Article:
- Toyota and the Mexican car lobby sued the Mexican government to try to block proposed regulations to align fuel efficiency standards with the United States to cut greenhouse gas emissions.
- In response to New Zealand's Climate Action Plan consultation, Toyota opposed strong CO2 emissions standards, advocating for significantly weaker targets.
- Norway banned Toyota’s ‘self-charging’ hybrid greenwashing, deeming it to be false advertising.
- Toyota spent $6.2 million USD on a lobby blitz in Washington to influence policy
- Southern District of Florida - class action lawsuit filed against Hino Motors and its parent Toyota Motor Corp accusing them of historical misconduct linked to falsified emissions data between 2003-2021.
- Supported the removal of California’s Clean Air Act
- Toyota threatened to leave the UK if the government banned hybrids in 2030 as part of the country’s new zero plans.
- At COP26 in Glasgow, Toyota refused to join Ford, Volvo, and Mercedes-Benz in signing a global pledge to phase out ICE-powered vehicles in leading markets by 2035
What about in Australia?
Toyota is the largest member of the Federal Chamber of Automotive Industries, whose 'secret plan' to slow the electric vehicle transition in Australia was exposed in August 2022 in a Sydney Morning Herald article. The Sydney Morning Herald investigation in August 2022 found evidence that the automotive body has sought to hamper Australia’s transition to electric vehicles.3 Their membership size, and the role of Toyota Australia’s CEO as the chair of the FCAI, make it reasonable to assume that they are an influential member of the organisation.
Petition | Electrify Toyota
Fossil fuel industry may have lost power, but it’s still got its foot on the brakes
The fossil fuel industry may no longer be in government in Australia, but it is still keen to try and make its presence felt.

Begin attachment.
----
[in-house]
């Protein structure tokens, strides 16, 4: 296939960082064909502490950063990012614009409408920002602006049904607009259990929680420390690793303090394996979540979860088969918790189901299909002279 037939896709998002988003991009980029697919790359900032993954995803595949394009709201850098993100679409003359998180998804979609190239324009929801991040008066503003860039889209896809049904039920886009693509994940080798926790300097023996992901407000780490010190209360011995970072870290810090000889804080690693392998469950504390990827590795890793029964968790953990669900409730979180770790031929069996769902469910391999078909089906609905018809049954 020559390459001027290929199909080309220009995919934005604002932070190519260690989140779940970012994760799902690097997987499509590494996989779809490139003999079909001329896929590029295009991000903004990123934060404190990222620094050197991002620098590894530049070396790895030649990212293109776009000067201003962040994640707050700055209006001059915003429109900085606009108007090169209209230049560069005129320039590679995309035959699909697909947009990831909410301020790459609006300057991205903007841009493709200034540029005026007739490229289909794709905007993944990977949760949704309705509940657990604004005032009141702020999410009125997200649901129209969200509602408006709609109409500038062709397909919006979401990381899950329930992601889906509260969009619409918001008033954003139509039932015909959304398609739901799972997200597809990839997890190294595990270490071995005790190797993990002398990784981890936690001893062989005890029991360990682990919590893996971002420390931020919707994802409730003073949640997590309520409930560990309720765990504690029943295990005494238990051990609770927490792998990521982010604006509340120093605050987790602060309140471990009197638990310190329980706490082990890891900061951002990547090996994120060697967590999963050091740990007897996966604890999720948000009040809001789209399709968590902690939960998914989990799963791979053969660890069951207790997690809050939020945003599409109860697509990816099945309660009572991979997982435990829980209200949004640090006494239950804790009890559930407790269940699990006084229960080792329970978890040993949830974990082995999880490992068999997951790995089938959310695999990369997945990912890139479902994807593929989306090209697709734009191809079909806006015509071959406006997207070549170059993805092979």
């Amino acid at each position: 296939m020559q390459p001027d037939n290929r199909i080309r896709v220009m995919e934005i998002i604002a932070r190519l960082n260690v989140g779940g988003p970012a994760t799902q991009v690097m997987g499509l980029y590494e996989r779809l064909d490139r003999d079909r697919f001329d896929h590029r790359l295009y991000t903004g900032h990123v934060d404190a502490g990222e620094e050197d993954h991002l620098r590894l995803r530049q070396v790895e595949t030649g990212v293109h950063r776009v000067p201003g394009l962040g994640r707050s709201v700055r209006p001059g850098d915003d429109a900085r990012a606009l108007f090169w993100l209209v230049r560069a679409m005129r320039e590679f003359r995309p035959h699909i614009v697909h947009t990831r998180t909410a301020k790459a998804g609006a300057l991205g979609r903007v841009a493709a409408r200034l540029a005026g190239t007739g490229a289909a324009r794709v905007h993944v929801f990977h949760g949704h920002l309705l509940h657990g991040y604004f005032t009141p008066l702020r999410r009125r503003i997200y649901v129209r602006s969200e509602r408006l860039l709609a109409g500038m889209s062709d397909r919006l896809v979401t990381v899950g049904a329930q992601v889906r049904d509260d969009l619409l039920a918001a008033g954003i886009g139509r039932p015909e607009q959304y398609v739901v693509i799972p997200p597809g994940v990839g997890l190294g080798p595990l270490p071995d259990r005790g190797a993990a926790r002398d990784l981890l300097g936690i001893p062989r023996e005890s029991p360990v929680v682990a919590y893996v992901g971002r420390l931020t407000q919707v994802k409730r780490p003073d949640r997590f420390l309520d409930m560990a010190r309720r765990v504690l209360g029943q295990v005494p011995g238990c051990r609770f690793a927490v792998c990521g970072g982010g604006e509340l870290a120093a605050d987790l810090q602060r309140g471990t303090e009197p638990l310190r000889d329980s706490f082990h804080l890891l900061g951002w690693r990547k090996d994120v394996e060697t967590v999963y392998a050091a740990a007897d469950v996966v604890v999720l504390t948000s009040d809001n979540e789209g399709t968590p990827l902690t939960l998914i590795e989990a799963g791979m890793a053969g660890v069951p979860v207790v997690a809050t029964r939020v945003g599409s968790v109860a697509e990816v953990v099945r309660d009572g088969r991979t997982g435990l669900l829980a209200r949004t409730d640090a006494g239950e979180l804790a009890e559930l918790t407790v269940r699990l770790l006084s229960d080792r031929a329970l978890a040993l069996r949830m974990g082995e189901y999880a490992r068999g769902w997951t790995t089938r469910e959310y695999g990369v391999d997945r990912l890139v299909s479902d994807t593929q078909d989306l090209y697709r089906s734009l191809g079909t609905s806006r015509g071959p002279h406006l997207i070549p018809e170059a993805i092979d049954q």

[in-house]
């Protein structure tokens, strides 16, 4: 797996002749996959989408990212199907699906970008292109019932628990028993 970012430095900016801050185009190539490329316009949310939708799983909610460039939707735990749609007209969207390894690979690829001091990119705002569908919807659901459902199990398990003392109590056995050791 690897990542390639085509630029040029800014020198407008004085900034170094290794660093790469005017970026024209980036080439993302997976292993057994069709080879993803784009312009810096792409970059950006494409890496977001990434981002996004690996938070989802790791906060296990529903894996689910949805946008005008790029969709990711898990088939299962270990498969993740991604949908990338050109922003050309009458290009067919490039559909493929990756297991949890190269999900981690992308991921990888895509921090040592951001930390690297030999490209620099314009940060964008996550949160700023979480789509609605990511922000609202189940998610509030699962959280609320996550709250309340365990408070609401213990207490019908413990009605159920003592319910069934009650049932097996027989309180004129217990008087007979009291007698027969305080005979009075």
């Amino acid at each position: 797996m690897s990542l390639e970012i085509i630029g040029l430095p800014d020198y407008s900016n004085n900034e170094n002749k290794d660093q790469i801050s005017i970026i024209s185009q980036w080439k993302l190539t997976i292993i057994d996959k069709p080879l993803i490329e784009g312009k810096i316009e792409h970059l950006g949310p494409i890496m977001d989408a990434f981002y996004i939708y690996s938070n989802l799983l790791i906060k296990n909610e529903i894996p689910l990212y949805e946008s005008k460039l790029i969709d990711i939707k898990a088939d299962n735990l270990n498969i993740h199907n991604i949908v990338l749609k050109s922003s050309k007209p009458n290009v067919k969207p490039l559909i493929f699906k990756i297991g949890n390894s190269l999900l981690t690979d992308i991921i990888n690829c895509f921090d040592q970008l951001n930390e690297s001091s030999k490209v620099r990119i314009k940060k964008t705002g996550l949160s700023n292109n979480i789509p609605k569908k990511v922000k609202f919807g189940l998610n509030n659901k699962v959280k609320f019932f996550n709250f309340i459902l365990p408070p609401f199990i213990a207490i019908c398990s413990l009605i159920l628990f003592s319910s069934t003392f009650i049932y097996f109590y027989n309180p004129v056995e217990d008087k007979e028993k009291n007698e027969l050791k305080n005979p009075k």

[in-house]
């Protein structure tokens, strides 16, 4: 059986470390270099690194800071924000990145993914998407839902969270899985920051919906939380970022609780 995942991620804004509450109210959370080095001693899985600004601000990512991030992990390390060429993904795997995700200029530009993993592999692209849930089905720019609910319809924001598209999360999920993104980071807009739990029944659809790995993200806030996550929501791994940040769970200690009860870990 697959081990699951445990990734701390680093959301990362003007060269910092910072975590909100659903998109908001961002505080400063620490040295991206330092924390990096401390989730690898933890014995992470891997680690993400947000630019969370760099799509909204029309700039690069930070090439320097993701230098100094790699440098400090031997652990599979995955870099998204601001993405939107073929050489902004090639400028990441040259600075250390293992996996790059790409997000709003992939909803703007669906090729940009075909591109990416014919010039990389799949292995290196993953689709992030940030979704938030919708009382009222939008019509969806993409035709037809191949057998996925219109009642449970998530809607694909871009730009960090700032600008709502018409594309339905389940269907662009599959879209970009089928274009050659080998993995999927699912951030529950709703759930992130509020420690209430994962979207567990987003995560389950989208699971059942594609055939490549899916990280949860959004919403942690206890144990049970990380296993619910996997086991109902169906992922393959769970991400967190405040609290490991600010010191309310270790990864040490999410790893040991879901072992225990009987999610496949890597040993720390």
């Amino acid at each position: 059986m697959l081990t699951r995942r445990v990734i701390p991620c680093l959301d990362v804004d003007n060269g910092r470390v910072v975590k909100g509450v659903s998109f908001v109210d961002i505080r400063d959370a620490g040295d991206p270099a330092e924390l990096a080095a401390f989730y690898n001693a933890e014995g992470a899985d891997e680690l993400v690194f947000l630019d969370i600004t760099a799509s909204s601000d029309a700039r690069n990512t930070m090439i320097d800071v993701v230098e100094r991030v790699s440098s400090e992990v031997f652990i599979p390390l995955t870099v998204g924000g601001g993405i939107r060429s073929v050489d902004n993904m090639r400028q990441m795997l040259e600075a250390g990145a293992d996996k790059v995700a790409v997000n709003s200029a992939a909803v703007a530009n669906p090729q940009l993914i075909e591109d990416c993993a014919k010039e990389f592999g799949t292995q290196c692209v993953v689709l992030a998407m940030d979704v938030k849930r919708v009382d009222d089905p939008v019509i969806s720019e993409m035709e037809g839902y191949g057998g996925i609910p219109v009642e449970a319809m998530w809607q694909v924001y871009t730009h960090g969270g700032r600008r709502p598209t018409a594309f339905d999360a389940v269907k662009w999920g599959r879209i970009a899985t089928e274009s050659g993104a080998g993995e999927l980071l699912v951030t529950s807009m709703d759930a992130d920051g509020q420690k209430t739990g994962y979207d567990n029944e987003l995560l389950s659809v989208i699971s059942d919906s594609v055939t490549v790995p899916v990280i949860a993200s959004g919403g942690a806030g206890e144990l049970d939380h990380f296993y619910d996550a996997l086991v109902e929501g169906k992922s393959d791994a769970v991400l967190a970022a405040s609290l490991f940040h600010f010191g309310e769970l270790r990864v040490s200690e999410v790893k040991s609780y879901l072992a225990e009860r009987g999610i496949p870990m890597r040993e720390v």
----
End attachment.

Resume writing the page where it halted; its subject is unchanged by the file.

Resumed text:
Revealed: Car industry’s secret emissions plan would slow electric vehicle uptake
The car industry has launched a wide-ranging secret campaign that would delay Australia’s transition to electric vehicles and hamper a key part of the nation’s climate change plan, confidential documents show.
Mexico clashes with auto industry over fuel efficiency
SAO PAULO, Oct 26 (Reuters Point Carbon) - Carmaker Toyota and Mexico’s auto industry have sued the Mexican government to try to block proposed regulations to align the fuel efficiency standard of cars and light trucks with that of the United States to cut greenhouse gas emissions.
Australian drivers could save $20 billion by 2030 in rapid switch to electric cars
Australian drivers could save more than $20 billion in petrol and maintenance costs by 2030 if fuel emissions standards were introduced and helped drive a rapid uptake of electric vehicles.
Blowing smoke: Toyota’s emissions advantage splits sector
A stoush is brewing among Australia’s car suppliers over the best way to track the industry’s carbon dioxide emissions with even the government-run National Transport Commission unhappy with its access to accurate data.
Who’s holding back electric cars in Australia? We’ve long known the answer – and it’s time to clear the road
New analysis this week found strong fuel efficiency standards would have saved Australia A$5.9 billion in fuel costs and emissions equal to a year’s worth of domestic flights if the policy was adopted in 2015.
Jeep and Ram fined more than $400 million for diesel emissions cheating
Stellantis subsidiary FCA US has pled guilty to installing emissions-cheating software on turbo-diesel Ram 1500 and Jeep Grand Cherokee models.
Football, meat pies, efficiency standards and electric utes: Can we have it all?
It was the anthem of a generation in Australia: Football, meat pies, kangaroos and Holden cars. The advertising ditty said cars but I’ve always sung it in my head as “Holden utes,” because what could be more Australian than that.